Through these characters the story opens up to take on such heady topics as global economics, privacy, and terrorism in an entertaining and thought provoking manner. I can't recommend this book enough!

Additional Links:

Thursday, November 29, 2007

Monday, November 12, 2007

I Am Legend

So I finished reading I Am Legend by Richard Matheson. It is a rather quick read as the entire story checks in at 170 pages. In it we follow the protagonist, Robert Neville, through his daily life where he putters around the house, works in the garden and disposes of vampires. As you see Neville lives in a post-apocalyptic future in which a plague, to which Neville is immune to, has descended upon humanity turning everyone seemingly into mindless vampires.

Much of the novel deals with Neville's research into the cause of vampirism. The author gives you a scientific, not supernatural, explanation for the vampire infection. Some of these are biological and some of them are psychological. None of them make the bleak future in which Neville inhabits any less horrific.

All the while Neville is doing his research and doing his level best to stay alive the vampires are forming a society of their own.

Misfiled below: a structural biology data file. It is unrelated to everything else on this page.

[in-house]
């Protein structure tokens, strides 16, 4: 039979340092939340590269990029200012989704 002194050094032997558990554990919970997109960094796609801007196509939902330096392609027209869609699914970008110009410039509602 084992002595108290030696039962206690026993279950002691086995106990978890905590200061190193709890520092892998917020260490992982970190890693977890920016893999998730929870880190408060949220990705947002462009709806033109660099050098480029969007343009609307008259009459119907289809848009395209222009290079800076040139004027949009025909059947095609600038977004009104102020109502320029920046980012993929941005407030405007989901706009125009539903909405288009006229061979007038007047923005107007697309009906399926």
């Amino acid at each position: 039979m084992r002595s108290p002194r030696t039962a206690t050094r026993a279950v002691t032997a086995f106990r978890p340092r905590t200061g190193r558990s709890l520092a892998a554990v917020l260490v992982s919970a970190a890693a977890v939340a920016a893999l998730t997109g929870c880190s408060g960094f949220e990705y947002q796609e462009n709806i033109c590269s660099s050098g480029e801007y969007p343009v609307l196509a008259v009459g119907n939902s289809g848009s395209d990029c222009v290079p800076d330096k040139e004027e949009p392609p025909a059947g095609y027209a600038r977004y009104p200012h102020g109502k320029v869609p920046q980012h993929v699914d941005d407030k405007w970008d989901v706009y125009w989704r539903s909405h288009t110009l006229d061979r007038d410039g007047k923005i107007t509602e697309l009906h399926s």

Without giving too much away the novel really holds a mirror to the struggle between humans and vampires. Is Neville more or less of a monster than the vampires?

On December 14th the third movie based on I Am Legend will be released starring Will Smith.

Sunday, October 28, 2007

Crooked Little Vein

To the best of my knowledge, Crooked Little Vein is the first novel by prolific comic book writer Warren Ellis. Let me see if I can sum up the plot.

A heroin addicted US chief of staff hires a Manhattan private investigator, Mike McGill, to find an alternate US constitution. The book was written by the founding fathers of America and details their true plans for the country. Richard Nixon lost the book in the 50's and since them American society has been getting progressively worse. The trail leads Mike on a cross country chase for the book where he encounters every sort of depravity you shouldn't be able to imagine.

I was constantly laughing out loud during while reading this book. The deviants and underground cults that Mike finds himself getting involved with are disturbingly funny. The message that is coming across is that the underground is now mainstream. Anything you can think of can now be found on-line. It's like the ultimate long tail example.

If you are unable to keep an open mind this book is probably not for you but if you can get passed the descriptions of sexual situations you will really enjoy this noirish detective novel.

Tuesday, October 16, 2007

The Book of Fate